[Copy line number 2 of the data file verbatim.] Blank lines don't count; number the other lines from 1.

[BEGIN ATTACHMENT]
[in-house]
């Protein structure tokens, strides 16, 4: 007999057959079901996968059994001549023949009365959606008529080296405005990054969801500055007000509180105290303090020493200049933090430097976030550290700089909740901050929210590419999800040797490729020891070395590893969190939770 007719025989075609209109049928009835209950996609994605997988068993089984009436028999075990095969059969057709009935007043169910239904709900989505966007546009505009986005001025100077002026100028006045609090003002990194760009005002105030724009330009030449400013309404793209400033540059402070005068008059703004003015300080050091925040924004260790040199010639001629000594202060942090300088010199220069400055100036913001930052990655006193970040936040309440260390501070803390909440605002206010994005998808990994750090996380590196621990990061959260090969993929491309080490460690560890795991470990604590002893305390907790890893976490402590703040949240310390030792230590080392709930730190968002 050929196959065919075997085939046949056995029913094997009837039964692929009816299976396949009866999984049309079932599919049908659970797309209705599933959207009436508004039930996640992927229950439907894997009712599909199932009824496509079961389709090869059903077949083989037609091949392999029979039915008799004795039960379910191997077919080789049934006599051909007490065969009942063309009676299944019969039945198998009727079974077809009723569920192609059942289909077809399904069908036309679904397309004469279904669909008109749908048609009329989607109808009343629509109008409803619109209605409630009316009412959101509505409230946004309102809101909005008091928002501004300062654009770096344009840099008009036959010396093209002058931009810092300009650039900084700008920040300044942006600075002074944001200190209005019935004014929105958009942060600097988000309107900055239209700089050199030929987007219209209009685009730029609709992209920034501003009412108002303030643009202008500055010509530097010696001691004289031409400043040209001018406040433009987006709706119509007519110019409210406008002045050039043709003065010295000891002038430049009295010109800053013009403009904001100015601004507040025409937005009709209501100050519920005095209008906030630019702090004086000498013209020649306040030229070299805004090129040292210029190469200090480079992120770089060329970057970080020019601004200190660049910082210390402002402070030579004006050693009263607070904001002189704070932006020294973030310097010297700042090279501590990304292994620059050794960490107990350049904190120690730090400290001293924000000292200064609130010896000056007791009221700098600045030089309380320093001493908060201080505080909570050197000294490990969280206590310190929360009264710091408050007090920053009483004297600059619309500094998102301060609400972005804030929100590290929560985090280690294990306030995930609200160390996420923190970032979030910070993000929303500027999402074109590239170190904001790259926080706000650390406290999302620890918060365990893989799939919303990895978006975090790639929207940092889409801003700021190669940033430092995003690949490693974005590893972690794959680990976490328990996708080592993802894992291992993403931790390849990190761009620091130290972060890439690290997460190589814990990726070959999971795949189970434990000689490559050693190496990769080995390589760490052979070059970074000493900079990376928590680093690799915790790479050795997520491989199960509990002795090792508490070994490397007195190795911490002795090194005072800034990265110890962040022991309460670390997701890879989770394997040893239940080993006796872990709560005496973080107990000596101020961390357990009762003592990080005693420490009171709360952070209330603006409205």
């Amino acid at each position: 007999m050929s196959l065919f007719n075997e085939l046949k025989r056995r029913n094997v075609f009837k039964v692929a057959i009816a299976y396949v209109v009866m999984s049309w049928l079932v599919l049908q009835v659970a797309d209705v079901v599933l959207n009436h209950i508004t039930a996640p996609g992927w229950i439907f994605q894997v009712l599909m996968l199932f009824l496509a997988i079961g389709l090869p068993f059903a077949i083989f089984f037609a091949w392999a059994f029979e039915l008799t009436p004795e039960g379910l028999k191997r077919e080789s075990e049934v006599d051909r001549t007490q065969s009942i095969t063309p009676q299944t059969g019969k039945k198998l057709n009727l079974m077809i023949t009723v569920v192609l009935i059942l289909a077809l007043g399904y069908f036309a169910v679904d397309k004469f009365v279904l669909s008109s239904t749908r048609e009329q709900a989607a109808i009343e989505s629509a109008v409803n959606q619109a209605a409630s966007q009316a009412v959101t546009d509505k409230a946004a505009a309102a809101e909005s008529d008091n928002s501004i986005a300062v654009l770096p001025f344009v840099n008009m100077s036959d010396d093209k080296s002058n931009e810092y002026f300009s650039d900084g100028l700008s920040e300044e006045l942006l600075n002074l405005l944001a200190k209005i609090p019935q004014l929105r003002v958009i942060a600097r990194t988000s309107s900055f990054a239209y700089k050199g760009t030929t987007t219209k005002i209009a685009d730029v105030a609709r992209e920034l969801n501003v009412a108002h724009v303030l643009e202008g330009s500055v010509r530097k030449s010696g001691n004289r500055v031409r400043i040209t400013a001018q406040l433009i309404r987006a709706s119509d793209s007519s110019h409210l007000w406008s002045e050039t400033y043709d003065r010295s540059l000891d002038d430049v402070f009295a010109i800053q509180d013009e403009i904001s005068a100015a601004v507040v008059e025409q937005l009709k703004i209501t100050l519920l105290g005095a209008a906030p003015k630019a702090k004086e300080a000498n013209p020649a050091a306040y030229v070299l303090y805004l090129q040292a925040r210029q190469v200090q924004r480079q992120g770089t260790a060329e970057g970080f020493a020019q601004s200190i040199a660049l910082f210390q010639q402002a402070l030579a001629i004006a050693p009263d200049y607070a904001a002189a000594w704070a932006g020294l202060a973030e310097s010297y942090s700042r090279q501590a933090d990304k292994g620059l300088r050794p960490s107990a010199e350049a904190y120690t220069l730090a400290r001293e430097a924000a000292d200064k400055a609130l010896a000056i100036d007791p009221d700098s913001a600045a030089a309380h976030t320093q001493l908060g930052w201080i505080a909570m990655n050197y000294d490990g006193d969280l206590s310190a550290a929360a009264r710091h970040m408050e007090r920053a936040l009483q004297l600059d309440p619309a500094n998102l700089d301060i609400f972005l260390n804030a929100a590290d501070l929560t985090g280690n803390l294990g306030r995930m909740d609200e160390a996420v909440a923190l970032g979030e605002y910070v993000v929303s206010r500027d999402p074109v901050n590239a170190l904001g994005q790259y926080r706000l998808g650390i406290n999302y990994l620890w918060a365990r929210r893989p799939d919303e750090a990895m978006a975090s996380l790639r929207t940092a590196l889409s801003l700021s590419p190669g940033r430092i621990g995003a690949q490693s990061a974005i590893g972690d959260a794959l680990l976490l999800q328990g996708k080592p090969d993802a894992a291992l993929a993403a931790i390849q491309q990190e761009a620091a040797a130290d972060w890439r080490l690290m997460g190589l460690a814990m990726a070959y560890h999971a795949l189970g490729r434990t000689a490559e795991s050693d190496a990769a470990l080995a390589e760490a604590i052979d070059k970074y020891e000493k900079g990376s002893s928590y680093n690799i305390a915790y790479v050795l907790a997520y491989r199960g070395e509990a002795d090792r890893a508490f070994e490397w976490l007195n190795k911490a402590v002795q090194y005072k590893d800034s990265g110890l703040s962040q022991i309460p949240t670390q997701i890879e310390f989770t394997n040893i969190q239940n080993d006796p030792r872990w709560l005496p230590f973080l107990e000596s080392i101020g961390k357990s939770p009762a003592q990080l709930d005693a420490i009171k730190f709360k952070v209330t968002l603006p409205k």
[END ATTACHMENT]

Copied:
């Protein structure tokens, strides 16, 4: 007999057959079901996968059994001549023949009365959606008529080296405005990054969801500055007000509180105290303090020493200049933090430097976030550290700089909740901050929210590419999800040797490729020891070395590893969190939770 007719025989075609209109049928009835209950996609994605997988068993089984009436028999075990095969059969057709009935007043169910239904709900989505966007546009505009986005001025100077002026100028006045609090003002990194760009005002105030724009330009030449400013309404793209400033540059402070005068008059703004003015300080050091925040924004260790040199010639001629000594202060942090300088010199220069400055100036913001930052990655006193970040936040309440260390501070803390909440605002206010994005998808990994750090996380590196621990990061959260090969993929491309080490460690560890795991470990604590002893305390907790890893976490402590703040949240310390030792230590080392709930730190968002 050929196959065919075997085939046949056995029913094997009837039964692929009816299976396949009866999984049309079932599919049908659970797309209705599933959207009436508004039930996640992927229950439907894997009712599909199932009824496509079961389709090869059903077949083989037609091949392999029979039915008799004795039960379910191997077919080789049934006599051909007490065969009942063309009676299944019969039945198998009727079974077809009723569920192609059942289909077809399904069908036309679904397309004469279904669909008109749908048609009329989607109808009343629509109008409803619109209605409630009316009412959101509505409230946004309102809101909005008091928002501004300062654009770096344009840099008009036959010396093209002058931009810092300009650039900084700008920040300044942006600075002074944001200190209005019935004014929105958009942060600097988000309107900055239209700089050199030929987007219209209009685009730029609709992209920034501003009412108002303030643009202008500055010509530097010696001691004289031409400043040209001018406040433009987006709706119509007519110019409210406008002045050039043709003065010295000891002038430049009295010109800053013009403009904001100015601004507040025409937005009709209501100050519920005095209008906030630019702090004086000498013209020649306040030229070299805004090129040292210029190469200090480079992120770089060329970057970080020019601004200190660049910082210390402002402070030579004006050693009263607070904001002189704070932006020294973030310097010297700042090279501590990304292994620059050794960490107990350049904190120690730090400290001293924000000292200064609130010896000056007791009221700098600045030089309380320093001493908060201080505080909570050197000294490990969280206590310190929360009264710091408050007090920053009483004297600059619309500094998102301060609400972005804030929100590290929560985090280690294990306030995930609200160390996420923190970032979030910070993000929303500027999402074109590239170190904001790259926080706000650390406290999302620890918060365990893989799939919303990895978006975090790639929207940092889409801003700021190669940033430092995003690949490693974005590893972690794959680990976490328990996708080592993802894992291992993403931790390849990190761009620091130290972060890439690290997460190589814990990726070959999971795949189970434990000689490559050693190496990769080995390589760490052979070059970074000493900079990376928590680093690799915790790479050795997520491989199960509990002795090792508490070994490397007195190795911490002795090194005072800034990265110890962040022991309460670390997701890879989770394997040893239940080993006796872990709560005496973080107990000596101020961390357990009762003592990080005693420490009171709360952070209330603006409205």